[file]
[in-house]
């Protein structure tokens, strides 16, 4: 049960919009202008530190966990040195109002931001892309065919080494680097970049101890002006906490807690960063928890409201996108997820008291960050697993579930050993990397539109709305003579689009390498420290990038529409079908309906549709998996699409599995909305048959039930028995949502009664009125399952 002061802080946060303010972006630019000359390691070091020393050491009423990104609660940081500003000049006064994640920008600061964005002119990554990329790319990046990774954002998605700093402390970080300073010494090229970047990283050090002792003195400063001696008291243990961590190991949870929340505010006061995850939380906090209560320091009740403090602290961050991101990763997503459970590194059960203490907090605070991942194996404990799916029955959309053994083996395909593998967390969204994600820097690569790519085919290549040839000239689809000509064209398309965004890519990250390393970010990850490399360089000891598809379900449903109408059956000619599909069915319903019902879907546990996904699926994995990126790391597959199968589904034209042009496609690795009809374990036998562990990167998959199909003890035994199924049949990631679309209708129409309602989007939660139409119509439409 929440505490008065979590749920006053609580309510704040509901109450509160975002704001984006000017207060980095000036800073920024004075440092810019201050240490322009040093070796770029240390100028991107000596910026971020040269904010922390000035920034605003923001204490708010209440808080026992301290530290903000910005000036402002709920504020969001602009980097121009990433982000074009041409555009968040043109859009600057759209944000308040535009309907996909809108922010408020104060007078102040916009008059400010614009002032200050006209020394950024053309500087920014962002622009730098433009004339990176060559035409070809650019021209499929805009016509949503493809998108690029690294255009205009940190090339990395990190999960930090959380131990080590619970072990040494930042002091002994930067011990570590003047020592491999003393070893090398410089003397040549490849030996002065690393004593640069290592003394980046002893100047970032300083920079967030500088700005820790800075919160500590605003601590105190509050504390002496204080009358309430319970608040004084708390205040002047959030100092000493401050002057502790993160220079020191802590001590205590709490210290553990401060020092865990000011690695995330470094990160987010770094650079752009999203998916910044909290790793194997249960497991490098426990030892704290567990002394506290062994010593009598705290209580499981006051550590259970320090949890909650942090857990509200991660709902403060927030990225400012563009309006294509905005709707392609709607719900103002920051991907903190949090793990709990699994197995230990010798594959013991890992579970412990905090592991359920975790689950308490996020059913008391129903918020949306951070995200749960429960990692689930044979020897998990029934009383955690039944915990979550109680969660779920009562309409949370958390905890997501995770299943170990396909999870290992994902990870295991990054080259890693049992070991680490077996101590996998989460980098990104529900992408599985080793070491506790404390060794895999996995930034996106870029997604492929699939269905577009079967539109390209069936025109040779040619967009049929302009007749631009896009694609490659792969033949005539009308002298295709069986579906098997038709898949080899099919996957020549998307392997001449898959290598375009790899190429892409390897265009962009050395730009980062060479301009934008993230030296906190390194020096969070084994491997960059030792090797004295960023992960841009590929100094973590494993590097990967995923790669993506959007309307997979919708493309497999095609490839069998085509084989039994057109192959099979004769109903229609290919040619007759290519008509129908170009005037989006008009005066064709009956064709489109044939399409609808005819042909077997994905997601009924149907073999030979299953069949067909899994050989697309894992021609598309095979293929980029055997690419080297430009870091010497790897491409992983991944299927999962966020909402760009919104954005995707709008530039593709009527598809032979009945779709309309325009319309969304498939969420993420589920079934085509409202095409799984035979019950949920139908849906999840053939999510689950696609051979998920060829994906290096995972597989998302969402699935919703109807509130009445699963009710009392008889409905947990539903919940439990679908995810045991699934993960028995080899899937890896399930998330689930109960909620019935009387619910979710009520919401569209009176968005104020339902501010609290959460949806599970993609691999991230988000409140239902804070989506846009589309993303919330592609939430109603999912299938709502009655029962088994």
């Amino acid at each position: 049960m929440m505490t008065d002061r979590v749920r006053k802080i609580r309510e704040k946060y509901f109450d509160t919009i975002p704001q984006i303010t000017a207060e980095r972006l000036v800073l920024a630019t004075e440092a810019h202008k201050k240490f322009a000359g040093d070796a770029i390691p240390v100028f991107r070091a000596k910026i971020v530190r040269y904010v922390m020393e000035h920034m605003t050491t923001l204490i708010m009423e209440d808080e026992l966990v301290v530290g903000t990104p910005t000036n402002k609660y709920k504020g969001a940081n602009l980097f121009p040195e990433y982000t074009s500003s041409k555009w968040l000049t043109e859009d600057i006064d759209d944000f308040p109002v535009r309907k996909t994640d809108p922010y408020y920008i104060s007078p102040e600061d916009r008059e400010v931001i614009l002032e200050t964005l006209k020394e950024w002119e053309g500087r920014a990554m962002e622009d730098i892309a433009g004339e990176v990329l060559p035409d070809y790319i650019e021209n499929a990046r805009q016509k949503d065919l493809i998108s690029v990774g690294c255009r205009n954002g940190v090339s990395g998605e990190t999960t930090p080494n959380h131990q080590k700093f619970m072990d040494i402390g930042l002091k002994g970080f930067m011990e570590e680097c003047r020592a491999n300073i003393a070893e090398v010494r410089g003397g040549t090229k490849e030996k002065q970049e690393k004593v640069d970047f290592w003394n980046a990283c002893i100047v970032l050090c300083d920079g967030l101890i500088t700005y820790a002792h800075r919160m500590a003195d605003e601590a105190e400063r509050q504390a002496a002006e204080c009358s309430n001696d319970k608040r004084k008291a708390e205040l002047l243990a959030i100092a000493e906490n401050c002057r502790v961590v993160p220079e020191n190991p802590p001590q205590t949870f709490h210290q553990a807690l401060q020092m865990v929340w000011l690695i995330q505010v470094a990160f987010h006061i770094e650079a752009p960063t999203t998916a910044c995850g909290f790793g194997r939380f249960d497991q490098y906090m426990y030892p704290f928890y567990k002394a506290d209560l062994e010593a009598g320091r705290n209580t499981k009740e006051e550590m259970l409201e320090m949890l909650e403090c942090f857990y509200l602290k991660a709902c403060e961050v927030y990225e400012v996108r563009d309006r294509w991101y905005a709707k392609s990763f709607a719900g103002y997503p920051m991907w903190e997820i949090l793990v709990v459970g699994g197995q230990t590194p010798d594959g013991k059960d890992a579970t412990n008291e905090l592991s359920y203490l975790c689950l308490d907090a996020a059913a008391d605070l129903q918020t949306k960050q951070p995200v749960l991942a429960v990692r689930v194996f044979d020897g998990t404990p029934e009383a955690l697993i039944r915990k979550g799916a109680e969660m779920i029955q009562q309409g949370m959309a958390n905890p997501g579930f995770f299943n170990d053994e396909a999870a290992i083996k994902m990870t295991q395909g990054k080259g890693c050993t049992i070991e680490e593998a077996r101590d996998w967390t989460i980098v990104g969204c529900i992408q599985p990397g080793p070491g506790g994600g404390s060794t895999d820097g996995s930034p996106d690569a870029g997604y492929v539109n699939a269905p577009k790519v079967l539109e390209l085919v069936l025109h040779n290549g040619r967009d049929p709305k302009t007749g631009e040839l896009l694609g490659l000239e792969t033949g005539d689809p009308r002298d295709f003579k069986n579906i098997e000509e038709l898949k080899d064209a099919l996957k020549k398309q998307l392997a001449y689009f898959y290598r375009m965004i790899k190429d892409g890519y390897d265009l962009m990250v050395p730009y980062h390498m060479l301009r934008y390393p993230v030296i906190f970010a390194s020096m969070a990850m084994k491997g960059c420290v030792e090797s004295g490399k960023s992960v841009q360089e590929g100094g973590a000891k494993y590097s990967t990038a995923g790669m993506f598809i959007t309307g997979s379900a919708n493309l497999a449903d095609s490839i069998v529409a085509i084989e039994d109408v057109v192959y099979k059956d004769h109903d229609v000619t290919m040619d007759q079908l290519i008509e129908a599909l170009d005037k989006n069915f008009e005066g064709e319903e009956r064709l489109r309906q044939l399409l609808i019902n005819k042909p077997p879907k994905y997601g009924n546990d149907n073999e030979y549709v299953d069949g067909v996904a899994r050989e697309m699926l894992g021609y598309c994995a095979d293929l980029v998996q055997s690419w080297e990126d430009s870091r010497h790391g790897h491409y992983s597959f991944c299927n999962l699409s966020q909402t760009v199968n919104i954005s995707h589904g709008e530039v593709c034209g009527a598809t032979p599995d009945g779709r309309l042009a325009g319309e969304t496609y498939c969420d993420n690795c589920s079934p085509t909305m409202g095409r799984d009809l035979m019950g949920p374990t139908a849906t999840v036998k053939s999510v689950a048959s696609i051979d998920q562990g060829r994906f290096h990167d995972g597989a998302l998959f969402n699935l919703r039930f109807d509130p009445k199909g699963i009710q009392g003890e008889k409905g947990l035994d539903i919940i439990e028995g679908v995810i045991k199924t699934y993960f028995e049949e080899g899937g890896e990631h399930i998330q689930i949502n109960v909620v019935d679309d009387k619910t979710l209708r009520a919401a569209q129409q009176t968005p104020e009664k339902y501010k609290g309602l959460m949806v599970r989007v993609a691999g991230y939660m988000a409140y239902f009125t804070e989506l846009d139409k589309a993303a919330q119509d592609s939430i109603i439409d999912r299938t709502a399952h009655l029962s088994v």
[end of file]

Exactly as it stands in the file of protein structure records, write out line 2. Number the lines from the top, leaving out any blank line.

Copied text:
């Protein structure tokens, strides 16, 4: 049960919009202008530190966990040195109002931001892309065919080494680097970049101890002006906490807690960063928890409201996108997820008291960050697993579930050993990397539109709305003579689009390498420290990038529409079908309906549709998996699409599995909305048959039930028995949502009664009125399952 002061802080946060303010972006630019000359390691070091020393050491009423990104609660940081500003000049006064994640920008600061964005002119990554990329790319990046990774954002998605700093402390970080300073010494090229970047990283050090002792003195400063001696008291243990961590190991949870929340505010006061995850939380906090209560320091009740403090602290961050991101990763997503459970590194059960203490907090605070991942194996404990799916029955959309053994083996395909593998967390969204994600820097690569790519085919290549040839000239689809000509064209398309965004890519990250390393970010990850490399360089000891598809379900449903109408059956000619599909069915319903019902879907546990996904699926994995990126790391597959199968589904034209042009496609690795009809374990036998562990990167998959199909003890035994199924049949990631679309209708129409309602989007939660139409119509439409 929440505490008065979590749920006053609580309510704040509901109450509160975002704001984006000017207060980095000036800073920024004075440092810019201050240490322009040093070796770029240390100028991107000596910026971020040269904010922390000035920034605003923001204490708010209440808080026992301290530290903000910005000036402002709920504020969001602009980097121009990433982000074009041409555009968040043109859009600057759209944000308040535009309907996909809108922010408020104060007078102040916009008059400010614009002032200050006209020394950024053309500087920014962002622009730098433009004339990176060559035409070809650019021209499929805009016509949503493809998108690029690294255009205009940190090339990395990190999960930090959380131990080590619970072990040494930042002091002994930067011990570590003047020592491999003393070893090398410089003397040549490849030996002065690393004593640069290592003394980046002893100047970032300083920079967030500088700005820790800075919160500590605003601590105190509050504390002496204080009358309430319970608040004084708390205040002047959030100092000493401050002057502790993160220079020191802590001590205590709490210290553990401060020092865990000011690695995330470094990160987010770094650079752009999203998916910044909290790793194997249960497991490098426990030892704290567990002394506290062994010593009598705290209580499981006051550590259970320090949890909650942090857990509200991660709902403060927030990225400012563009309006294509905005709707392609709607719900103002920051991907903190949090793990709990699994197995230990010798594959013991890992579970412990905090592991359920975790689950308490996020059913008391129903918020949306951070995200749960429960990692689930044979020897998990029934009383955690039944915990979550109680969660779920009562309409949370958390905890997501995770299943170990396909999870290992994902990870295991990054080259890693049992070991680490077996101590996998989460980098990104529900992408599985080793070491506790404390060794895999996995930034996106870029997604492929699939269905577009079967539109390209069936025109040779040619967009049929302009007749631009896009694609490659792969033949005539009308002298295709069986579906098997038709898949080899099919996957020549998307392997001449898959290598375009790899190429892409390897265009962009050395730009980062060479301009934008993230030296906190390194020096969070084994491997960059030792090797004295960023992960841009590929100094973590494993590097990967995923790669993506959007309307997979919708493309497999095609490839069998085509084989039994057109192959099979004769109903229609290919040619007759290519008509129908170009005037989006008009005066064709009956064709489109044939399409609808005819042909077997994905997601009924149907073999030979299953069949067909899994050989697309894992021609598309095979293929980029055997690419080297430009870091010497790897491409992983991944299927999962966020909402760009919104954005995707709008530039593709009527598809032979009945779709309309325009319309969304498939969420993420589920079934085509409202095409799984035979019950949920139908849906999840053939999510689950696609051979998920060829994906290096995972597989998302969402699935919703109807509130009445699963009710009392008889409905947990539903919940439990679908995810045991699934993960028995080899899937890896399930998330689930109960909620019935009387619910979710009520919401569209009176968005104020339902501010609290959460949806599970993609691999991230988000409140239902804070989506846009589309993303919330592609939430109603999912299938709502009655029962088994």